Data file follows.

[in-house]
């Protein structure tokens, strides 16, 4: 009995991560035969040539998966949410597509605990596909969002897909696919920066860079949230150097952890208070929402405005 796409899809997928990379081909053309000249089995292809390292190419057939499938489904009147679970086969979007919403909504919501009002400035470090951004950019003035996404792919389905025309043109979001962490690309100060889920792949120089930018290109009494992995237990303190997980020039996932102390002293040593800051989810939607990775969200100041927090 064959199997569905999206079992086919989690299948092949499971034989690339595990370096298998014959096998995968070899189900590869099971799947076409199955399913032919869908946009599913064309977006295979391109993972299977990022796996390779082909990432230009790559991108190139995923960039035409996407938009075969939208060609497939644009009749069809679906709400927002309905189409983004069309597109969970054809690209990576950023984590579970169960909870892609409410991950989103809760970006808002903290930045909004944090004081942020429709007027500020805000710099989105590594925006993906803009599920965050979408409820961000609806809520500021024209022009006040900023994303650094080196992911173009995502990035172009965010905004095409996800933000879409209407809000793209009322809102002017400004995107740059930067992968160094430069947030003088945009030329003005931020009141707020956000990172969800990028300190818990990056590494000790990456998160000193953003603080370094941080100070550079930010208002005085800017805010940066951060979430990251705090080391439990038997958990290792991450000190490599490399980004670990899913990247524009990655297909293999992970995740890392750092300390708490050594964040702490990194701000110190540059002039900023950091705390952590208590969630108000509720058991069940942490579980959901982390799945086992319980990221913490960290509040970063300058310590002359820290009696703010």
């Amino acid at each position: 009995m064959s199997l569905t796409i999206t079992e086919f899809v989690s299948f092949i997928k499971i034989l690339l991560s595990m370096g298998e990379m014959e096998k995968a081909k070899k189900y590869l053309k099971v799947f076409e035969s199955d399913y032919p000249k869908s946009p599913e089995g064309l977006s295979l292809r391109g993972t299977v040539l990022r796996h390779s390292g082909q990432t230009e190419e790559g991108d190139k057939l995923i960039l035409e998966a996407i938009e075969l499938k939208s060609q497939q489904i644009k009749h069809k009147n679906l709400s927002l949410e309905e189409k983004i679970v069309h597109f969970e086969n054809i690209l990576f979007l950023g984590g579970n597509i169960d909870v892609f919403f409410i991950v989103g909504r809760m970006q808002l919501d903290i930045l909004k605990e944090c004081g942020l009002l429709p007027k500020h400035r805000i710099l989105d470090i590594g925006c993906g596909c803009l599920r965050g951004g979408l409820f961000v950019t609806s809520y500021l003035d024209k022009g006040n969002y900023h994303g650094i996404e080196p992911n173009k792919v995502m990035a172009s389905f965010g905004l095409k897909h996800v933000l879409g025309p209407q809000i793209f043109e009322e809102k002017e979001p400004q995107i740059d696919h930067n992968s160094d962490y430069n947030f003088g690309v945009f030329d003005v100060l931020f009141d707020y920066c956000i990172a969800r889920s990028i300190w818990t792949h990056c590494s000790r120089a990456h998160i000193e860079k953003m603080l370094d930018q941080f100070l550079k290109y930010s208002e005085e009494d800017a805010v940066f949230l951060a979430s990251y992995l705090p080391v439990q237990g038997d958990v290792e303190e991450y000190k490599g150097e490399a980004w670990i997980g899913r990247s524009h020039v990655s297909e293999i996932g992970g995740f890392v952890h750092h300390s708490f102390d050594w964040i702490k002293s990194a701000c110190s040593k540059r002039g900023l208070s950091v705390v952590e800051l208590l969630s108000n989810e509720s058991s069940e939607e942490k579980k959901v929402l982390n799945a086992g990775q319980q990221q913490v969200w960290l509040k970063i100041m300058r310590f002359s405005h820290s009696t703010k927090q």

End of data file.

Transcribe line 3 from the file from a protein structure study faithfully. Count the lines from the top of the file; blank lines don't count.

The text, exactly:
């Amino acid at each position: 009995m064959s199997l569905t796409i999206t079992e086919f899809v989690s299948f092949i997928k499971i034989l690339l991560s595990m370096g298998e990379m014959e096998k995968a081909k070899k189900y590869l053309k099971v799947f076409e035969s199955d399913y032919p000249k869908s946009p599913e089995g064309l977006s295979l292809r391109g993972t299977v040539l990022r796996h390779s390292g082909q990432t230009e190419e790559g991108d190139k057939l995923i960039l035409e998966a996407i938009e075969l499938k939208s060609q497939q489904i644009k009749h069809k009147n679906l709400s927002l949410e309905e189409k983004i679970v069309h597109f969970e086969n054809i690209l990576f979007l950023g984590g579970n597509i169960d909870v892609f919403f409410i991950v989103g909504r809760m970006q808002l919501d903290i930045l909004k605990e944090c004081g942020l009002l429709p007027k500020h400035r805000i710099l989105d470090i590594g925006c993906g596909c803009l599920r965050g951004g979408l409820f961000v950019t609806s809520y500021l003035d024209k022009g006040n969002y900023h994303g650094i996404e080196p992911n173009k792919v995502m990035a172009s389905f965010g905004l095409k897909h996800v933000l879409g025309p209407q809000i793209f043109e009322e809102k002017e979001p400004q995107i740059d696919h930067n992968s160094d962490y430069n947030f003088g690309v945009f030329d003005v100060l931020f009141d707020y920066c956000i990172a969800r889920s990028i300190w818990t792949h990056c590494s000790r120089a990456h998160i000193e860079k953003m603080l370094d930018q941080f100070l550079k290109y930010s208002e005085e009494d800017a805010v940066f949230l951060a979430s990251y992995l705090p080391v439990q237990g038997d958990v290792e303190e991450y000190k490599g150097e490399a980004w670990i997980g899913r990247s524009h020039v990655s297909e293999i996932g992970g995740f890392v952890h750092h300390s708490f102390d050594w964040i702490k002293s990194a701000c110190s040593k540059r002039g900023l208070s950091v705390v952590e800051l208590l969630s108000n989810e509720s058991s069940e939607e942490k579980k959901v929402l982390n799945a086992g990775q319980q990221q913490v969200w960290l509040k970063i100041m300058r310590f002359s405005h820290s009696t703010k927090q």